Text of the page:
Communication Protocols: The same communication protocols are used by wired and wireless networks to speed up data transfer and device connectivity. They consist of TCP/IP, HTTP, FTP, SMTP, and other protocols. It is ensured that devices may interact with one another, whether they are linked to a wired or wireless network, by using the same protocols.

Security: In order to prevent unauthorized access, data theft, and other security issues, both wired and wireless networks need security measures. Physical security measures, such as closed server rooms and cable locks, can be used to protect wired networks. Firewalls, encryption, and authentication are all used by wireless networks to defend against security threats.

Network Topologies: Several network topologies may be used by wired and wireless networks to link devices and speed up data transport. The bus, star, mesh, and ring topologies are some of the most used network topologies. The topology utilized relies on the needs of the network and the devices linked to it, and both wired and wireless networks are capable of using the same topologies.

Network management: Network management is necessary for both wired and wireless networks in order to guarantee peak performance and address issues as they develop. Software for network monitoring, network analyzers, and network diagnostic tools are examples of network management tools. These instruments support network administrators in locating and fixing issues that may compromise the network's functionality and dependability.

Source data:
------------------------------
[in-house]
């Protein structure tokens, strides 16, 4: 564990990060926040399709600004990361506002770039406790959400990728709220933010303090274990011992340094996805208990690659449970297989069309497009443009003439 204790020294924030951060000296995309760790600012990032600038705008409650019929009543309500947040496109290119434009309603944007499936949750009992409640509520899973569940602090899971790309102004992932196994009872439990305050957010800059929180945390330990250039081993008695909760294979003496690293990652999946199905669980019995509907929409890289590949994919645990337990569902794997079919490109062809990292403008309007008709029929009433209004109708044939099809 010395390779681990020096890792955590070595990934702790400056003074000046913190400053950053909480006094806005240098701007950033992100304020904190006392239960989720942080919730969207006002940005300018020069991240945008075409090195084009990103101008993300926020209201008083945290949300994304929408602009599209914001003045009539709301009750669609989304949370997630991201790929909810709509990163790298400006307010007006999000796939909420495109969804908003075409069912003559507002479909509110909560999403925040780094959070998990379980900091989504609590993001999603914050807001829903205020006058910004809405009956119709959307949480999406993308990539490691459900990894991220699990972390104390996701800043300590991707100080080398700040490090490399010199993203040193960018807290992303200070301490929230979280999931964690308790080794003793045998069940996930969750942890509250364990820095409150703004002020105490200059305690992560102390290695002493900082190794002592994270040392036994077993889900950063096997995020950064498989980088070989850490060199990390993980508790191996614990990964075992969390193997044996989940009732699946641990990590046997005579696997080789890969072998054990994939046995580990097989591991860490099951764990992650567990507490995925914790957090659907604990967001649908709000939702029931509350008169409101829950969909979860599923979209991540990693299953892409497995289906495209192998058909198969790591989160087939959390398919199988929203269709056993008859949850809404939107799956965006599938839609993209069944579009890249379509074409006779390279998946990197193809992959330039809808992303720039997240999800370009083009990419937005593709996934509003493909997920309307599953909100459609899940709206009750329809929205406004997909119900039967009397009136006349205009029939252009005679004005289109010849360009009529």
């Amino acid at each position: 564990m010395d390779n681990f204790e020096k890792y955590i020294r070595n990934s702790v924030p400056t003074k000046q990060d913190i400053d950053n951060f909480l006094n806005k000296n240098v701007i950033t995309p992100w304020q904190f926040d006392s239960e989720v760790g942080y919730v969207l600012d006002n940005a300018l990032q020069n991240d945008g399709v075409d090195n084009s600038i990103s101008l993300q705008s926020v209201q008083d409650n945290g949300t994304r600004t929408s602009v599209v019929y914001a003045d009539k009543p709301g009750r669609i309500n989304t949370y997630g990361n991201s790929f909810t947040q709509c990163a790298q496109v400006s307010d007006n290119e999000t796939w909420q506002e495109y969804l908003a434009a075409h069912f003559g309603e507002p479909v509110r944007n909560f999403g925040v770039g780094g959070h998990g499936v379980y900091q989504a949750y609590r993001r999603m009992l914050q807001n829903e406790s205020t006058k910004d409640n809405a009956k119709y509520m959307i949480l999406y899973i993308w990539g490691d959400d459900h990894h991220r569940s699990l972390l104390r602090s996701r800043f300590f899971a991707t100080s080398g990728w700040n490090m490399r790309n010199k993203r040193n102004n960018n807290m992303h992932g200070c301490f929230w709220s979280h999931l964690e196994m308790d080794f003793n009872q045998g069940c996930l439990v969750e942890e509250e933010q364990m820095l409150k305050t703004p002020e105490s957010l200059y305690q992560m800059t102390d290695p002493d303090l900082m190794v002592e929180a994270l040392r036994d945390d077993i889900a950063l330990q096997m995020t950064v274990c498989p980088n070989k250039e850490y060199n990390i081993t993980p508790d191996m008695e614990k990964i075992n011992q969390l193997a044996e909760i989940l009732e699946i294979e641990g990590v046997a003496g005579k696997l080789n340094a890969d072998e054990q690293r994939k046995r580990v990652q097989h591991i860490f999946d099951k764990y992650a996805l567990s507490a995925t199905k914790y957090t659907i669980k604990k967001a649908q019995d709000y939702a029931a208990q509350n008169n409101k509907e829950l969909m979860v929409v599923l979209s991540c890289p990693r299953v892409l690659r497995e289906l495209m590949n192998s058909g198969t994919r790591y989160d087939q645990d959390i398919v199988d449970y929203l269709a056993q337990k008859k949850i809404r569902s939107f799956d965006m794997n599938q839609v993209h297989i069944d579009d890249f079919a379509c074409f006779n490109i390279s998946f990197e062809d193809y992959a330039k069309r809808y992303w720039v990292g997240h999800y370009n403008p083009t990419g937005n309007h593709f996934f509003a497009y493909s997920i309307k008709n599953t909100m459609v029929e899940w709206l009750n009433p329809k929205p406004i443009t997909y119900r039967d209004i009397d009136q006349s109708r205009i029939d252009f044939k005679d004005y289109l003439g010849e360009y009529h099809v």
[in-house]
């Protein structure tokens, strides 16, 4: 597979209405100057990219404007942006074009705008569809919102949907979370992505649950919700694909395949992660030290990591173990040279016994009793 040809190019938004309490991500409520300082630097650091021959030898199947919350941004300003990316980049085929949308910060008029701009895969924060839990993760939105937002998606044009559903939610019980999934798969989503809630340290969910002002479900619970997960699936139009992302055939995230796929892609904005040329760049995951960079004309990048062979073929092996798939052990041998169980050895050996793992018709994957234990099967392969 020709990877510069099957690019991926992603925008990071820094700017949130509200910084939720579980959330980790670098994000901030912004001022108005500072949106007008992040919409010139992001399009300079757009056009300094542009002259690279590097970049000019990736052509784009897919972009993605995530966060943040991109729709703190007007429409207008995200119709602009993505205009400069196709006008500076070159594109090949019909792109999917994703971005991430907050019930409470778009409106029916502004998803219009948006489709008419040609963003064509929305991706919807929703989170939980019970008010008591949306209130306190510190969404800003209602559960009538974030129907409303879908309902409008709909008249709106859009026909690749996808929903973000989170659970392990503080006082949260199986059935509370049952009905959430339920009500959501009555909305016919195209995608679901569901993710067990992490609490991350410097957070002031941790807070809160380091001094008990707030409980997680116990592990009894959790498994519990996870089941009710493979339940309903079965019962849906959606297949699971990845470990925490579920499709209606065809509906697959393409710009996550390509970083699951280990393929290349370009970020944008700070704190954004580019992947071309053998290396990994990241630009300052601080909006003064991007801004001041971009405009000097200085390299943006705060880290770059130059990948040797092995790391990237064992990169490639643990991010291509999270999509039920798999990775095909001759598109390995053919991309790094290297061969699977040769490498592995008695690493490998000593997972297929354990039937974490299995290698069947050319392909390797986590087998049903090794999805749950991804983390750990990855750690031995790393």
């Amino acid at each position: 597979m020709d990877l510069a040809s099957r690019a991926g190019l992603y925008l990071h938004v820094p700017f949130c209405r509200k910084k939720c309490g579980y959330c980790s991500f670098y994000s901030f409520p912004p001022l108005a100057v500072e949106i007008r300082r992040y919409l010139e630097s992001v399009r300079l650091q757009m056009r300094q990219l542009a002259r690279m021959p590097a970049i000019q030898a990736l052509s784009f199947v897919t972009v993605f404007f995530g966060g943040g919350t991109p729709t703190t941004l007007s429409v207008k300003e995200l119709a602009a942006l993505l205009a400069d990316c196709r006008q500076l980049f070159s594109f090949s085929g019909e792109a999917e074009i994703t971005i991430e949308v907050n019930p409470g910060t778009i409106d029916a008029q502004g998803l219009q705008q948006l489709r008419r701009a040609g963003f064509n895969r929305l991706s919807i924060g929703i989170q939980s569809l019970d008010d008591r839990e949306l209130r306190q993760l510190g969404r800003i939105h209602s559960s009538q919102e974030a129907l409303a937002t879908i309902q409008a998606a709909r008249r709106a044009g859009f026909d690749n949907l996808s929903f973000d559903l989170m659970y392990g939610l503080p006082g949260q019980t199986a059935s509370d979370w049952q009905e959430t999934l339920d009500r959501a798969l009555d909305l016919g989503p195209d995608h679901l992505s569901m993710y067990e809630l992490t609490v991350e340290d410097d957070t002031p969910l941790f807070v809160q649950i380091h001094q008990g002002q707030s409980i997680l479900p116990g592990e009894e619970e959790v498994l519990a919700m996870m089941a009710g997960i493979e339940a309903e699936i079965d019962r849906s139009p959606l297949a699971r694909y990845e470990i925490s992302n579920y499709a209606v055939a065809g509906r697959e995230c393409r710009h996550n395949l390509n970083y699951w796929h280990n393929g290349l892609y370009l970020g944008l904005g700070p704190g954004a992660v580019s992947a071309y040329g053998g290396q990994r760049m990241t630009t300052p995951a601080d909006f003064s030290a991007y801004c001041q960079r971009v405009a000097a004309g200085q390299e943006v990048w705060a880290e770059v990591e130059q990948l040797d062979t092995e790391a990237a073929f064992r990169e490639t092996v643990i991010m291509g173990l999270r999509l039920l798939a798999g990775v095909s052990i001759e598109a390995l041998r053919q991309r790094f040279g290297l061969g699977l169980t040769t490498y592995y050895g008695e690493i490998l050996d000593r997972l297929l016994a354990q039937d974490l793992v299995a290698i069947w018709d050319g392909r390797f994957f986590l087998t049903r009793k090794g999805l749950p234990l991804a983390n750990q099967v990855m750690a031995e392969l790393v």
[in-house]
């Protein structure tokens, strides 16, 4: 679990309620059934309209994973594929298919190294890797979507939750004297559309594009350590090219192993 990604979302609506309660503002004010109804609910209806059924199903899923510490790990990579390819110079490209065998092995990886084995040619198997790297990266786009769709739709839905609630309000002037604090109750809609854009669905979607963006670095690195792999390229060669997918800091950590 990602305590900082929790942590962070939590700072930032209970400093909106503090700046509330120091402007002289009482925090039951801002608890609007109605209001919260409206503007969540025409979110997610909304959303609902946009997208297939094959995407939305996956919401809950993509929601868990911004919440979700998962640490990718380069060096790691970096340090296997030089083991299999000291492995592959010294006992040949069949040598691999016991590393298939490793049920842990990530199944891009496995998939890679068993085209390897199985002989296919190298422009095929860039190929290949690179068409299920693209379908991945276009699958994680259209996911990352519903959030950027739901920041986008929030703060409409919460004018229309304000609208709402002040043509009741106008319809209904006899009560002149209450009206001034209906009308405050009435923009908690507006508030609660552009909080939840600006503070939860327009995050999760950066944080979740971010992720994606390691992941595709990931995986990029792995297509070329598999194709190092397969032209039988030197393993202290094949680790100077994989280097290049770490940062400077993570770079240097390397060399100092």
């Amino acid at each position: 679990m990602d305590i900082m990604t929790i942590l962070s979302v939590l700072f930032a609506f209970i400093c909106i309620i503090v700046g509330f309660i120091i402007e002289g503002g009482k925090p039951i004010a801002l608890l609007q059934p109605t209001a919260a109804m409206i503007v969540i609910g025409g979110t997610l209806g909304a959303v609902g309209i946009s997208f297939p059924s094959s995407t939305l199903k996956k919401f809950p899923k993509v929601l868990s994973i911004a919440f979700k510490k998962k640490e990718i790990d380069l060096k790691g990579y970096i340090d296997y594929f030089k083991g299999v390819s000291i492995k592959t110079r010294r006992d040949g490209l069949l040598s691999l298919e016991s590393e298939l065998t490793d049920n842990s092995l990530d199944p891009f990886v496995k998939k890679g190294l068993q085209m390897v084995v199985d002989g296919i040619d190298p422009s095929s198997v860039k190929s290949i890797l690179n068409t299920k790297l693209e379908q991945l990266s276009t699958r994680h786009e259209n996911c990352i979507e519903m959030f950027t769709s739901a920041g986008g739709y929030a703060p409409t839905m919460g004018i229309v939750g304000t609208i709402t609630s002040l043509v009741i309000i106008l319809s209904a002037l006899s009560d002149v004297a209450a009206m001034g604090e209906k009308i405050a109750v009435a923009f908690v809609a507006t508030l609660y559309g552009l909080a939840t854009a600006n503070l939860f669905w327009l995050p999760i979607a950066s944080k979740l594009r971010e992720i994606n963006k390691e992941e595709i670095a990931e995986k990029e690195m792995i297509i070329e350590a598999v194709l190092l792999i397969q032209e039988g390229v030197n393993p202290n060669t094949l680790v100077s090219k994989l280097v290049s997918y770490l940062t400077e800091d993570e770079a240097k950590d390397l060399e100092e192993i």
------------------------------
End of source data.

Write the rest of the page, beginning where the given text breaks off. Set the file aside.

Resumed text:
Network Devices: To support data transfer and communication between devices, both wired and wireless networks employ network devices such as switches, routers, hubs, access points, and network adapters. These gadgets control the data flow between gadgets and link them to the network. The choice of the device relies on the network design and the needs of the devices linked to it, and the same types of devices can be used in wired and wireless networks.

Advantages of Wired Networking:

There are various benefits of wired Networking versus Wireless Networking:

Speed: As compared to wireless networks, wired networks can offer quicker data transmission speeds. The fastest Wi-Fi standard, Wi-Fi 6, has a top speed of 9.6 gigabits per second, but Ethernet, the most used wired network technology, may offer data transfer speeds of up to 100 gigabits per second.

Security: Due to their immunity from interference from other wireless signals and lower vulnerability to hacking and eavesdropping, wired networks are more secure than wireless ones. Physical security measures for wired networks can also be used to protect the network, such as closed server rooms and cable locks.

Reliability: Wired networks are more dependable than wireless networks because they are not vulnerable to interference from other wireless signals and do not suffer from signal deterioration with distance. Moreover, signal loss resulting from obstructions like walls and other barriers is less of an issue for wired networks.

Cost: As wired networks don't need as much equipment or continuous maintenance as wireless networks, they are often less expensive to set up and operate. Compared to wireless networking equipment, Ethernet cables are also less costly.